To Impeach or not to Impeach?


Baylee Stafford’s notes on imperial presidency from her government class taught by John Corbin.

Forty-fifth President Donald J. Trump was impeached on Dec. 18, 2019. 

This impeachment is only the third to occur in the United States. CHS Bonfire is doing an Op-Ed series on the impeachment, and the staff members were curious to find out the students’ opinions on the matter. We sent out a survey to the student body asking for their opinion on the impeachment. Access survey results here:

Out of 65 students, over half of the students polled didn’t think that Trump should be impeached. 

“The allegations against Trump have nothing to back them up. Liberals are just hateful and want him gone in order to have the power,” a student pointed out. 

Another student explained, “Because the issues that we’ve seen with Trump have been mostly in his character, what he’s actually done for the country is marginally more important.”

“Abuse of power is not a high crime or misdemeanor,” a student said. “It is people in the other party not liking how the President has used his power.” 

“I don’t think they have brought any true or relevant or actual real crimes against him. Other than just broad ‘misuse of power’ it seems very feelings-based.”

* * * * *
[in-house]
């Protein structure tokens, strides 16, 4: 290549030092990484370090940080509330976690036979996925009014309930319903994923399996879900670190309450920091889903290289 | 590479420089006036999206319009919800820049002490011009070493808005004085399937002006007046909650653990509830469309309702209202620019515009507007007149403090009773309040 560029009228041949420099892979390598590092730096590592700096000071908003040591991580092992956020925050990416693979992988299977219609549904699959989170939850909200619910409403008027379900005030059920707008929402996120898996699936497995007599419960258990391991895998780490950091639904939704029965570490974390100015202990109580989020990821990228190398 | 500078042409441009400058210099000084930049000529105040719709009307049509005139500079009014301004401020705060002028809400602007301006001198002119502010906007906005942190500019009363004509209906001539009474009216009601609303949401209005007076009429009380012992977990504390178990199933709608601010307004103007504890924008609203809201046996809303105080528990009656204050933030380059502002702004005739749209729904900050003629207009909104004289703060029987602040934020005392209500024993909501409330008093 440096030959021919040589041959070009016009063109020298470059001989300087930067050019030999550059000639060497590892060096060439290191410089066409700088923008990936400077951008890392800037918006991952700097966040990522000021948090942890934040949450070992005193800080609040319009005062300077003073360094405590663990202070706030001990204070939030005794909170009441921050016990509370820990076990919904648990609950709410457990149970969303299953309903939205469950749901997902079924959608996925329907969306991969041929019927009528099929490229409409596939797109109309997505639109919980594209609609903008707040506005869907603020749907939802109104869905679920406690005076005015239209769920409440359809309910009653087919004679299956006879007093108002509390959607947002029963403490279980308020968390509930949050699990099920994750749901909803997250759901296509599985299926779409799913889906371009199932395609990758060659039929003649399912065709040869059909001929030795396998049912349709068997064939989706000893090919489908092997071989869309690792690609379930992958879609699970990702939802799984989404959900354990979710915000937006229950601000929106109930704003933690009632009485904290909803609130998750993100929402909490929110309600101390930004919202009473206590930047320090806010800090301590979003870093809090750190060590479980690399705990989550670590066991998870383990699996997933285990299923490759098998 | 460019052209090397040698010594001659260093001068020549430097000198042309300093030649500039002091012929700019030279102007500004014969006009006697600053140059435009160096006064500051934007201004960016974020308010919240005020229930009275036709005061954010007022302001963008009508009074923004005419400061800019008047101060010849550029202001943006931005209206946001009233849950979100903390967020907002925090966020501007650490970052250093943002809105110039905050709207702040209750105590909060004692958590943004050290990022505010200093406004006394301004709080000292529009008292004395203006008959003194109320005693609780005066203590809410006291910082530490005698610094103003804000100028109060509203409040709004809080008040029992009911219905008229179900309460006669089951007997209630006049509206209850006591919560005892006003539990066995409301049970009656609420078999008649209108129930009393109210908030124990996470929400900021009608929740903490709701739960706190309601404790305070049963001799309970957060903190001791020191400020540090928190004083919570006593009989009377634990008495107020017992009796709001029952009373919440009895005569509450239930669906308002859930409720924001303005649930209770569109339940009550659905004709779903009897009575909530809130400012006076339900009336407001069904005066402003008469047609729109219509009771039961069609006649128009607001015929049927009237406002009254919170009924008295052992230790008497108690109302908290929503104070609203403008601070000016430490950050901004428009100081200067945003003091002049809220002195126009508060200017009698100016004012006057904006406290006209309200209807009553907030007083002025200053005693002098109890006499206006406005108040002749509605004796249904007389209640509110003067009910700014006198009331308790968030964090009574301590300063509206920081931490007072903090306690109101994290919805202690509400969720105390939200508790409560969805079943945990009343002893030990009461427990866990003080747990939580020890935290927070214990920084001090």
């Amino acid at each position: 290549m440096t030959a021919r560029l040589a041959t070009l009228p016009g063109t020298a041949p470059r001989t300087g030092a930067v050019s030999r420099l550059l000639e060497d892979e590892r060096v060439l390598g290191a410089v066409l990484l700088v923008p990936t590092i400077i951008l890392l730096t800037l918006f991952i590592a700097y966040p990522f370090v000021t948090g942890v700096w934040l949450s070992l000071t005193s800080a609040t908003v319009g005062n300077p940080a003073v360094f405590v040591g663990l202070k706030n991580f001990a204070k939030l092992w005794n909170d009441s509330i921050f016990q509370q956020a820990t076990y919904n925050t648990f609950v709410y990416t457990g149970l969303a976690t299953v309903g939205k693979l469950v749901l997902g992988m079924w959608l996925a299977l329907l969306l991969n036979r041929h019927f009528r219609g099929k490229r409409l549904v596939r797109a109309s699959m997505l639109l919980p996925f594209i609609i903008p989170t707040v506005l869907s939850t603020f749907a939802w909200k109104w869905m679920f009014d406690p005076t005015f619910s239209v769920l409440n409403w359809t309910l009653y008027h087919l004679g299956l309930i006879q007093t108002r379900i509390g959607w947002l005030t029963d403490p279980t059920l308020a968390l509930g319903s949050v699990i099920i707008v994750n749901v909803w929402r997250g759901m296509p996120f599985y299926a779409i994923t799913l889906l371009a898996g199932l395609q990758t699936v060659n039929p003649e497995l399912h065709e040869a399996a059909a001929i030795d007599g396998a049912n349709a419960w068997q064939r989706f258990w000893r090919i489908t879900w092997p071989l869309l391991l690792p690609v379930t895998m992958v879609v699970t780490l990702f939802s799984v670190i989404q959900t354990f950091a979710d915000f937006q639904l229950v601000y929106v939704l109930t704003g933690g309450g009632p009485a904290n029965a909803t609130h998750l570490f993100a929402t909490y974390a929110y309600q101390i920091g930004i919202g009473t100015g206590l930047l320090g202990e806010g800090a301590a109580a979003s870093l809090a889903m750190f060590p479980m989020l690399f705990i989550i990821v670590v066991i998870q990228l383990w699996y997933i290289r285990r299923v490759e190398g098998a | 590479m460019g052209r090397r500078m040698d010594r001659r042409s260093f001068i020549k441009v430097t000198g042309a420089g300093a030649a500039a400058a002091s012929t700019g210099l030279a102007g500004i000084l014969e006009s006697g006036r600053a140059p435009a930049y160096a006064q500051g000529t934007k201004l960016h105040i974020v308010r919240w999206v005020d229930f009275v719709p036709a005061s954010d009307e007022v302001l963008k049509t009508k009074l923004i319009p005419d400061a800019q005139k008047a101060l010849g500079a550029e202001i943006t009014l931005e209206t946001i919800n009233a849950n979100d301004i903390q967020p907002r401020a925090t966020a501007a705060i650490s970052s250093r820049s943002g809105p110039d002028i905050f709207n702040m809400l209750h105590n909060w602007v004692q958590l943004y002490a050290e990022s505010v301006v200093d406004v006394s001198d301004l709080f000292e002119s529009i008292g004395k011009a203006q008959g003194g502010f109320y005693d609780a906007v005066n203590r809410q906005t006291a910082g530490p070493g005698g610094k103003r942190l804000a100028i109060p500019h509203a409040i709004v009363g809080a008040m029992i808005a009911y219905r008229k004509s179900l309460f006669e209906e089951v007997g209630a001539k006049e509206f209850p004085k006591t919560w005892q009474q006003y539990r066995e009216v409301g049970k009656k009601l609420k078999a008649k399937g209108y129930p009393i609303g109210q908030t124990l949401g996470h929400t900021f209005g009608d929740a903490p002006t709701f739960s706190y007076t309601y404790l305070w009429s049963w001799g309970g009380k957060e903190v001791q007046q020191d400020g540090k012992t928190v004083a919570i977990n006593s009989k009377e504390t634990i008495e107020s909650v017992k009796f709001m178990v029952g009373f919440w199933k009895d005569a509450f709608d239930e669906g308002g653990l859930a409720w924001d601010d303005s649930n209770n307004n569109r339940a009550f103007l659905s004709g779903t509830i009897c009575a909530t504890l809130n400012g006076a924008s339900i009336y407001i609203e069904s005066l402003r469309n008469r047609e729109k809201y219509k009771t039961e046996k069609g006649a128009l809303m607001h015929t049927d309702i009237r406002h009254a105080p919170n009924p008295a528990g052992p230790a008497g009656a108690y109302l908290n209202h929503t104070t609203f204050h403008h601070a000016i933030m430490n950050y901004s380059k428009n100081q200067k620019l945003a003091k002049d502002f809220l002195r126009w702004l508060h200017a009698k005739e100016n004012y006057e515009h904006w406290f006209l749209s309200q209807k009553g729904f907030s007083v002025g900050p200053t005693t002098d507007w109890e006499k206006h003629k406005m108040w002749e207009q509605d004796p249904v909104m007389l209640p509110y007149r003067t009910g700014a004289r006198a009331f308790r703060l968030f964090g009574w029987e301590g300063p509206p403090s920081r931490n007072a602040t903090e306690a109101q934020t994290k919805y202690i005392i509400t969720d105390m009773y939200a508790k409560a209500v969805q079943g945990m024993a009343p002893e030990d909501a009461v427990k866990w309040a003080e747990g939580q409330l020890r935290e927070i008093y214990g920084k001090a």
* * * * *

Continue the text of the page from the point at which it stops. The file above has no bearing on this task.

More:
Some were in favor of the impeachment. Most comments received by students touched on flaws unrelated to the impeachment. 

“Trump has been openly sexist, racist, and homophobic during his term. Plus his tweets are annoying,” one student responded.  

“A hateful man who violates the constitution, objectifies women, gives presidential updates over Twitter, and disregards minorities,” a student said. 

“President Trump has gone against the United States Constitution and the American people. He has obstructed justice, solicited foreign interference, and obstructed the inquiry itself for Impeachment.”

One student even mentioned that Donald Trump, being the president, thinks he is above the law. 

While many students seemed to be informed, there were those who simply didn’t have the knowledge or preferred not to share their opinions, stating “I’d rather keep my opinion to myself,” and “I am not firmly decided on one side.”

Informed or not, here are the basic facts regarding Trump’s impeachment. His predicament lies in his abuse of power and his obstruction of Congress through his dealings and conduct with Ukraine. But some students think otherwise “He hasn’t done anything to deserve the impeachment, or “I don’t pay attention to politics, but I don’t think that he should be impeached.”

While students talk about the impeachment in various settings, school is one place where they are learning about the process and the history of it. Students were also asked where conversations about the impeachment come up. Classes at CHS are helping students navigate the muddy waters of this particular impeachment. In government classes, students are taught about imperial presidents and have had debates regarding the impeachment.  

Whether they’re learning from school, home, social media, or friends, results from the survey stand to show just how polarized the topic is.